pixel level alignment works 90% of the time, but not evetime. I think we need to find a good way to improve contrast to increase the signal of the sun's corona without increasing the signal from the moon


Edited by Francois314, 13 October 2023 - 08:00 PM.

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#13 Francois314

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Posted 18 October 2023 - 10:00 PM

today's update, after fixing the Hough transform and blurring the edge of the moon (so it does not register too strongly in the FFT), sub pixel alignment was still not working. that is until Davide sent me one of Hanna D's paper. She mentioned using a low pass filter to remove noise, i was using a high pass filter to increase signal (but noise too). I switched the high pass filter for a low pass filter and both pixel and sub pixel alignment are working! (see the last two pictures, FFT convolution is much much cleaner).

 

here is a picture showing the process

(1) edge detection (don't use canny, it's too good and detect too many edges, use a regular edge detection algorithm like sobel)

(2) Hough transform to find the exact pixel coordinates of the moon

(3) low pass filter

(4) create a gaussian mask and used to both remove the moon and blur the edges.

 

here is what it looks like:

 

Untitled.png

 

FFT convolution for pixel level alignment and interpolation for sub pixel alignment

 

Untitled.png

 

Untitled.png

 

Next Task, Image calibration to create an HDR image, Jonathan we count on you ! 


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#14 GregAlt

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Posted 19 October 2023 - 12:31 AM

This is all very interesting. I've been working on a similar project for processing Hydrogen-alpha full disk images. Not quite the same but maybe some similar tricks apply. I'm working in python using opencv. I gave up trying to get houghcircles to get accurate disk detection and switched to opencv's edgedrawing detectellipse.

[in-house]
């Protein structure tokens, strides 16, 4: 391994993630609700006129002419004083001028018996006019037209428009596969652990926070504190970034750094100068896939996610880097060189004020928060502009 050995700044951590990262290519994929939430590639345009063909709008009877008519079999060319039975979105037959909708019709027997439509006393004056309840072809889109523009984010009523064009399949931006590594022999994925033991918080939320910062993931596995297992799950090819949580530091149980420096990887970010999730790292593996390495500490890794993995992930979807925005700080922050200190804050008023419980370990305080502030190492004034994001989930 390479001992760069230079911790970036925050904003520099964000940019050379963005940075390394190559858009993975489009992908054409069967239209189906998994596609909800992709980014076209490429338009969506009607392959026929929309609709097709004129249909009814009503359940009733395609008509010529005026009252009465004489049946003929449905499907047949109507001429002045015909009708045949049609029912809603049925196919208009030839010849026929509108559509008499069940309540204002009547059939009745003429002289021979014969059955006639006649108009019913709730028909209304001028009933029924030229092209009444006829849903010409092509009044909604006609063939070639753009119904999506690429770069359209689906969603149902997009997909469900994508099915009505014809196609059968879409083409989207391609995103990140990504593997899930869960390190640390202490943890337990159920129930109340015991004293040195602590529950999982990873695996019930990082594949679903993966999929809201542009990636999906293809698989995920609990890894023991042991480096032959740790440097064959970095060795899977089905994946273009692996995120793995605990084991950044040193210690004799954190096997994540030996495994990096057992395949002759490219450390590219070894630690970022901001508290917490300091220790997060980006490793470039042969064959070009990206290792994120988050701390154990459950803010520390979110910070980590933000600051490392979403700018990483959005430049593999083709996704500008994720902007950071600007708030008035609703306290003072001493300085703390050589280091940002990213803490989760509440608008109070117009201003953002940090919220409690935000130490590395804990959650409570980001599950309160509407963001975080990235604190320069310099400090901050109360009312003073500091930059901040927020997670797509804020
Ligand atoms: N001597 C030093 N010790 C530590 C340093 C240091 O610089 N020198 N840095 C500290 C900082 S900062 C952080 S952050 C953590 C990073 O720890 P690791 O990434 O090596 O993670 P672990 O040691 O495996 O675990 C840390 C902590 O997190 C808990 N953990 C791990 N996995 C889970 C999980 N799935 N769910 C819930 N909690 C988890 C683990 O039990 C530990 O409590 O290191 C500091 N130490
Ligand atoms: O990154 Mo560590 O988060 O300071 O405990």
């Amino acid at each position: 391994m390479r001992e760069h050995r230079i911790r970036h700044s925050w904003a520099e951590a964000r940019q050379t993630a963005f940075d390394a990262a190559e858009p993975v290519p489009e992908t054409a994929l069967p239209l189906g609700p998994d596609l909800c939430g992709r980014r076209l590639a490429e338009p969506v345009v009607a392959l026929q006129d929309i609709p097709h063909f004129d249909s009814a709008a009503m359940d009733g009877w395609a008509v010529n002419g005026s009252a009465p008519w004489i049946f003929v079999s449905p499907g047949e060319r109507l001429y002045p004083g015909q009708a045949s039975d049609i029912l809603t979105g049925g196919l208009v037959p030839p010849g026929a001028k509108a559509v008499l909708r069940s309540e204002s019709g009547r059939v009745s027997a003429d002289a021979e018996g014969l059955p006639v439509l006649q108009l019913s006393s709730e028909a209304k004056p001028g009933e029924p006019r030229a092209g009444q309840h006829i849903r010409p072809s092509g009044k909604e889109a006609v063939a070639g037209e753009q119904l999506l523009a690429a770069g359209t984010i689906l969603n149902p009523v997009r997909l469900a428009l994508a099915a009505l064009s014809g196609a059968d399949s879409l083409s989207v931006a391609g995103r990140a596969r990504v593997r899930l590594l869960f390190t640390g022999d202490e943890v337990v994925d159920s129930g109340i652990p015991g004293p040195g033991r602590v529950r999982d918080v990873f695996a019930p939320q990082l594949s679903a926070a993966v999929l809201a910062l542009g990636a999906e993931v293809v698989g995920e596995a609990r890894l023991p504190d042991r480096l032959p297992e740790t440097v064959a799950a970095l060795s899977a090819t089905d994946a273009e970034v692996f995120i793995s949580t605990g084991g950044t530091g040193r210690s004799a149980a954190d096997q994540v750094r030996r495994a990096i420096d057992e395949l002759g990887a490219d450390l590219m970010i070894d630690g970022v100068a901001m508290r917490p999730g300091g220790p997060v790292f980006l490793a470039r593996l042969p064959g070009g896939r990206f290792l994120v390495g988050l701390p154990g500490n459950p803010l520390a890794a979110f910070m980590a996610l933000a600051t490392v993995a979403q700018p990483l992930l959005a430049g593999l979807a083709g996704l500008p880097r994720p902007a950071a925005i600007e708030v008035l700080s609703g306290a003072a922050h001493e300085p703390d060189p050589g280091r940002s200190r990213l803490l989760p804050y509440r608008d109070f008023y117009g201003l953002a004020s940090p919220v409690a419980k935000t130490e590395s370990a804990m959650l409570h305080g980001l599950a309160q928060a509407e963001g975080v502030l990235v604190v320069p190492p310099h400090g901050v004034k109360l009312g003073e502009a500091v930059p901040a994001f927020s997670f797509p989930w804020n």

After centering, I found a neat trick for enhancing contrast. After centering, I do a polar warp to unwind the sun into a rectangle with the limb a vertical line. Then I do a median filter in narrow slivers, and then invert the polar warp to get a disk again. The effect is a median filter with 1-pixel thick arcs as the kernel. I can then subtract that from the original image and stretch contrast before adding back.

Not sure if that would make sense for the corona, but it solved a lot of problems I was having with other attempts.
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#15 GregAlt

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Posted 19 October 2023 - 08:08 PM

Also, if you switch to python... FNRGF is implemented in sunkit_image and there are some examples of how to use it:
https://docs.sunpy.o...dial.fnrgf.html
 

 

The implementation is highly inspired by this doctoral thesis. DRUCKMÜLLEROVÁ, H. Application of adaptive filters in processing of solar corona images. https://dspace.vutbr...toralThesis.pdf.


Edited by GregAlt, 19 October 2023 - 09:01 PM.

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#16 GregAlt

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Posted 19 October 2023 - 11:01 PM

After centering, I do a polar warp to unwind the sun into a rectangle with the limb a vertical line. Then I do a median filter in narrow slivers, and then invert the polar warp to get a disk again. The effect is a median filter with 1-pixel thick arcs as the kernel. I can then subtract that from the original image and stretch contrast before adding back.